Uno, dos, tres! We all jumped in and I couldn’t catch my breath even though I had yet to even kick my fin once. Squealing commences. Literally 20 feet in front of us is the most massive animal I’ve ever seen in my life, it’s body is perpendicular to me and at a 45 degree angle, its mouth wide open at the surface. We kick kick kick as fast as we can to get within reaching distance and it swims right underneath us brushing my body and forcing us to watch that its fins didn’t knock us out. And just like that, it passed. I was so stunned that I forgot that I should probably try to keep up with it. After all, they move so slowly. So yeaaaaahhhhhh, they don’t. What looks like a snail’s pace from a distance is so lightning fast that is almost impossible to keep up with them. One whip of that tail and they are off into the great blue yonder.
Lucky for us, they were everywhere! But what I wasn’t ready for was the cardio that would be required to chase them down. Now I was beginning to understand the chase strategy. Let the boat get in position, jump in the water, kick like hell, ooo and ahhh, then hop back in the boat and do it all over. Otherwise, you might as well just sit in one spot and hope that one comes close enough. Given the vastness of the ocean, that’s not likely to happen. We kick around for a couple of minutes, I’m panting through my snorkel, and we just watch it swim around slurping its plankton soup from a distance. The boat pulls alongside us and we hop in.
I couldn’t even handle what I had just experienced, trembling with excitement.
Instantly, I notice some strange sandy bits on my hands and wasn’t sure what it was. Then I saw them in my hair and on my wetsuit. I looked up close and they were actually microscopic clear beads, likely fish eggs or plankton of some sort that the whale sharks themselves are feeding on. When I finally downloaded my photos, the layer of eggs was clearly visible floating on the surface, something I hadn’t noticed while in the water. Super neat.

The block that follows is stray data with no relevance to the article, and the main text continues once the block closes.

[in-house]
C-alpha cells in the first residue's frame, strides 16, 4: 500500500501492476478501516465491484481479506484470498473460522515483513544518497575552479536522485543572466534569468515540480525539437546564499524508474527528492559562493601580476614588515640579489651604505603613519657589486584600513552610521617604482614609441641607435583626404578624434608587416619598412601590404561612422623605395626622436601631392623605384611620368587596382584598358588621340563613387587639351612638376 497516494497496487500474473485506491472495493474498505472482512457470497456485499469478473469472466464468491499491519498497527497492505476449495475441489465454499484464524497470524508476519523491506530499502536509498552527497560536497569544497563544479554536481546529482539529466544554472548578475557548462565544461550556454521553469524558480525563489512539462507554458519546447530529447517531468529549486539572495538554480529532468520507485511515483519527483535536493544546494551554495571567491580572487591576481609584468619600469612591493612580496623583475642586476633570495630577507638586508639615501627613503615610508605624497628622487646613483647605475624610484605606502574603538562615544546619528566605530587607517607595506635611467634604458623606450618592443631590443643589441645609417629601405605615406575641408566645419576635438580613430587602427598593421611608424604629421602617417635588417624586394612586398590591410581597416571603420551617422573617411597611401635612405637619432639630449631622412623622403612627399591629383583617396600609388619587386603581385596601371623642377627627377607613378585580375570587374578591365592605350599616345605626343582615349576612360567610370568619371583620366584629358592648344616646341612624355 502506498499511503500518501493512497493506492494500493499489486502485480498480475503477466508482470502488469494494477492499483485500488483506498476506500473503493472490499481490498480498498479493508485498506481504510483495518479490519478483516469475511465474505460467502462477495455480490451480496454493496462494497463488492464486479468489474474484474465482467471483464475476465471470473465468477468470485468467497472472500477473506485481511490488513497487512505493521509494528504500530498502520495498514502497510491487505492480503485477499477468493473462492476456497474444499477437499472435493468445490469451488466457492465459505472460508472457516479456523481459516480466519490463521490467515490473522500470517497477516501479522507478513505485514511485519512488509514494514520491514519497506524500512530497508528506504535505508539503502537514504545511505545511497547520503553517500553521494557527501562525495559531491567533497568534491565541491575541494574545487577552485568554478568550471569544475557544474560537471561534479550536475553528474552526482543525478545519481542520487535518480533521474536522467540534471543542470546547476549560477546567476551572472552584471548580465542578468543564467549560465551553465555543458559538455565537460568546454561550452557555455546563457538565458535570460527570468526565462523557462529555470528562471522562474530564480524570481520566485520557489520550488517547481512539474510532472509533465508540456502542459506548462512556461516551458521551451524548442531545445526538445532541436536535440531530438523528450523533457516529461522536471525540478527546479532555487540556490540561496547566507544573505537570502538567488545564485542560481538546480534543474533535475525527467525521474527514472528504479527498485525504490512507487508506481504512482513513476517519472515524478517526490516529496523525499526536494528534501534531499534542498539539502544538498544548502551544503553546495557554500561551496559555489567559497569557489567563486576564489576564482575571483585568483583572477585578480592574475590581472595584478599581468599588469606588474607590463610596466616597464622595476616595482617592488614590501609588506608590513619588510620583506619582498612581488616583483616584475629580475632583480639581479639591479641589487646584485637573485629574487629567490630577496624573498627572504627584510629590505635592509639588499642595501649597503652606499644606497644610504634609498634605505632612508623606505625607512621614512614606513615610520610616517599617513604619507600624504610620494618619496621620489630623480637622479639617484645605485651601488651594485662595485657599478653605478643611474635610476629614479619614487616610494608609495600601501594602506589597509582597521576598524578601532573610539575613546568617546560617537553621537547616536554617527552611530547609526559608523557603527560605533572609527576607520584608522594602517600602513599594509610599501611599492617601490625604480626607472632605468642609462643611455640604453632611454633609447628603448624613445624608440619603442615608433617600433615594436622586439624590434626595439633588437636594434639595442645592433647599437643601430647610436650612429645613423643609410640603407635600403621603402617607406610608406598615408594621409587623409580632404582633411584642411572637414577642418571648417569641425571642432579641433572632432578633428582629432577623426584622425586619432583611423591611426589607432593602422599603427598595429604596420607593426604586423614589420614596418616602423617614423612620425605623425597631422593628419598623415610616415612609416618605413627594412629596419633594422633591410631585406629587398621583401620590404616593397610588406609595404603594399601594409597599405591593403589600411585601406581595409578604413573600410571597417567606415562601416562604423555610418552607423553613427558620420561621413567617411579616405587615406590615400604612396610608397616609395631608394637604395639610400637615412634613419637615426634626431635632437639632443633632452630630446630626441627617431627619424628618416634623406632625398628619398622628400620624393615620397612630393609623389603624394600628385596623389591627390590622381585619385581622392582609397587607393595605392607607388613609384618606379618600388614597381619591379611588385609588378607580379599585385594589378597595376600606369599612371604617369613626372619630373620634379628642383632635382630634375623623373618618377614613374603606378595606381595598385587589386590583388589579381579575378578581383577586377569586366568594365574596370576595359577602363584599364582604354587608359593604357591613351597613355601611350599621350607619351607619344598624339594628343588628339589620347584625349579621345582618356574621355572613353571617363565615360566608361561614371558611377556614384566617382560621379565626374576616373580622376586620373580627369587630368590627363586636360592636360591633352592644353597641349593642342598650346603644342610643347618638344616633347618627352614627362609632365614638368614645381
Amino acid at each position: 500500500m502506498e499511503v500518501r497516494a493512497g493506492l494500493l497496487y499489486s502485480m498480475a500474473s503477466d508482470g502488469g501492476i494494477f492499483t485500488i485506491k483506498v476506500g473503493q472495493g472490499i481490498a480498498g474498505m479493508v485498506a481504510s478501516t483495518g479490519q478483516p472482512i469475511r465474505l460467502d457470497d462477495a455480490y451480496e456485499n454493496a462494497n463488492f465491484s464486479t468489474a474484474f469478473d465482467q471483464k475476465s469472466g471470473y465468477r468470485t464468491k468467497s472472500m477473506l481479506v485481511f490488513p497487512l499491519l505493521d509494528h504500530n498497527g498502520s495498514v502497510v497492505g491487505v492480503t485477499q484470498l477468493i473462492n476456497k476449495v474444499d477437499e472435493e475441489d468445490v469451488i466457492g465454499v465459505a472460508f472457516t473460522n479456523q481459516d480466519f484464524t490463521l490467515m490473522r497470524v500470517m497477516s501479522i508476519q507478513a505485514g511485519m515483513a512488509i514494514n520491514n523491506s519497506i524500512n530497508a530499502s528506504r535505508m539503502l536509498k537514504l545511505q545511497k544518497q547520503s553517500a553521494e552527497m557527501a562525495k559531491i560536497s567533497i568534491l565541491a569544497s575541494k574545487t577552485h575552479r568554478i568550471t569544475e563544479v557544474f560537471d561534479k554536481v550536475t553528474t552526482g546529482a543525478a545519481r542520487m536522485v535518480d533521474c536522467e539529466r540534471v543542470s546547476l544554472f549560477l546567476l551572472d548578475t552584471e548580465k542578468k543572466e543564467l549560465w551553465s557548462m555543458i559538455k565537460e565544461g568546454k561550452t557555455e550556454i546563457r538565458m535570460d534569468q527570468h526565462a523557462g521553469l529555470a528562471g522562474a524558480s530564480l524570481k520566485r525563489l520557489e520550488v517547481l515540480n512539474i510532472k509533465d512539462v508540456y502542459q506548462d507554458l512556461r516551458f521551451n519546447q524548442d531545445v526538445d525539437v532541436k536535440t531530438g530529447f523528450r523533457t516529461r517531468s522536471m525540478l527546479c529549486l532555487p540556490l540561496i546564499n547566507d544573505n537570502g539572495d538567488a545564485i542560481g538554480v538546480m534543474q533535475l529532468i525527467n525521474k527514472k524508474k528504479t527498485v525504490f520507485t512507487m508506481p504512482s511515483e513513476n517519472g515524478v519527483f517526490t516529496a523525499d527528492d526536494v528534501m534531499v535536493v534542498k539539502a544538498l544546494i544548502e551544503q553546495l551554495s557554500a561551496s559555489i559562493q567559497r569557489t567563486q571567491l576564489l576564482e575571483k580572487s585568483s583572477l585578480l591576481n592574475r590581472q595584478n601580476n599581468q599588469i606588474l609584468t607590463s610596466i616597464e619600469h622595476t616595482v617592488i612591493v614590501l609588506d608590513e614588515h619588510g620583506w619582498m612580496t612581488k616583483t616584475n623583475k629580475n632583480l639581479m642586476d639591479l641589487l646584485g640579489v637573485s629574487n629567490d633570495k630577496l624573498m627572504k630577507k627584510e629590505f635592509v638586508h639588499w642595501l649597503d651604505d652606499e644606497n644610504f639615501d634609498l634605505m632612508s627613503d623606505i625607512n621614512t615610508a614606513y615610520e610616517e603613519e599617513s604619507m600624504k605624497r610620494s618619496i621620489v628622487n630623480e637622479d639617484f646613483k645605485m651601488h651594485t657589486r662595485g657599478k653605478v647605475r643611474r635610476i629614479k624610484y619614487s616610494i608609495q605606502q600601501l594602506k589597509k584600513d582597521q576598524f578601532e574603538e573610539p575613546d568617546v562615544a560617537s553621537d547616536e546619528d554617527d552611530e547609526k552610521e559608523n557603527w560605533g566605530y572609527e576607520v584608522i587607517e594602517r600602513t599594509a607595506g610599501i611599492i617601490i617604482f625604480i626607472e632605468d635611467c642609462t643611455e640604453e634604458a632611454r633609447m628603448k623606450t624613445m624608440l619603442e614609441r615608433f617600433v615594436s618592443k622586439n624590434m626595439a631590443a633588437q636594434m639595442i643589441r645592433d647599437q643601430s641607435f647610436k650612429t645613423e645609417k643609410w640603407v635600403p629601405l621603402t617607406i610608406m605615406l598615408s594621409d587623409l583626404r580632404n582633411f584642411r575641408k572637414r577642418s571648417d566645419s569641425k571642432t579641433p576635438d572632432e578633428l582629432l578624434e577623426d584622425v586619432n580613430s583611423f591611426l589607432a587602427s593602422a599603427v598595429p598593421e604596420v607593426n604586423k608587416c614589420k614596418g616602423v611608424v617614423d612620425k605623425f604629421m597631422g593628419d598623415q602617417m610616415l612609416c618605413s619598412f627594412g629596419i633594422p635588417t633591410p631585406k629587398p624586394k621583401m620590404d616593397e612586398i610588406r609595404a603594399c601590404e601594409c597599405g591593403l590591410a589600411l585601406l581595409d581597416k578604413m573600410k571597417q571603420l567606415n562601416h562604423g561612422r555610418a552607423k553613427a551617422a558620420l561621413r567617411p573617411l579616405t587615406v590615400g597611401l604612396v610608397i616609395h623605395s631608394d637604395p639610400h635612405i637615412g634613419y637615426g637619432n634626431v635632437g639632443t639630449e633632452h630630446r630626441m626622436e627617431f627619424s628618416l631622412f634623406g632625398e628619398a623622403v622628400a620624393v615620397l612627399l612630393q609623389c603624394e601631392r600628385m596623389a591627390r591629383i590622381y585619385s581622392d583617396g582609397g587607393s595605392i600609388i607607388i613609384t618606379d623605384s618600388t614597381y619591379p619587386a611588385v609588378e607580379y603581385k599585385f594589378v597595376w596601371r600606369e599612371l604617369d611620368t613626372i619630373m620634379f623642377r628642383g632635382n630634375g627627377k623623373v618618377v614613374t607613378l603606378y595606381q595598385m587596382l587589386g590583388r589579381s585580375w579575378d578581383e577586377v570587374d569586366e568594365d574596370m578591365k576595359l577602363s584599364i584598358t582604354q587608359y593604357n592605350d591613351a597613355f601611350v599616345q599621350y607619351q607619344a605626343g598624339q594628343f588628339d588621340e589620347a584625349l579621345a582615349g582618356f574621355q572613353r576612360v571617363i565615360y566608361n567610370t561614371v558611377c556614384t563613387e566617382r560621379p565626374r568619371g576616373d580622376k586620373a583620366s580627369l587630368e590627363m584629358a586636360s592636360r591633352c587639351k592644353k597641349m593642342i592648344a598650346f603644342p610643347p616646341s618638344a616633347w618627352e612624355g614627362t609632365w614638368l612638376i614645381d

The others on the boat were about to take their turn while my mom and I rested for a moment. That moment went by very quickly and before I knew it, Manny was yelling at us to get ready again. These sessions don’t last very long as, like I said, you just can’t keep up with them. Occasionally, you’ll stumble upon one that will just hang out in one spot but it’s not common.
Uno, dos, tres! Back in the water we go and we kick like hell to encounter another headed in our direction. It takes a sharp turn right before it feasts on us for lunch. Manny is practically dragging us at this point. Whew. This crap ain’t easy. We approach it and again, the tail narrowly misses my body as I reached out to cop a feel. It’s skin feels like a smooth rubber tire and its spots are so perfectly symmetrical. I’m beaming. Have you ever tried to smile with a snorkel in your mouth? I don’t recommend it. Unless you like drinking salty, fish egg filled water. Just five minutes had passed and we were back in the boat. I needed a break this time. A real break.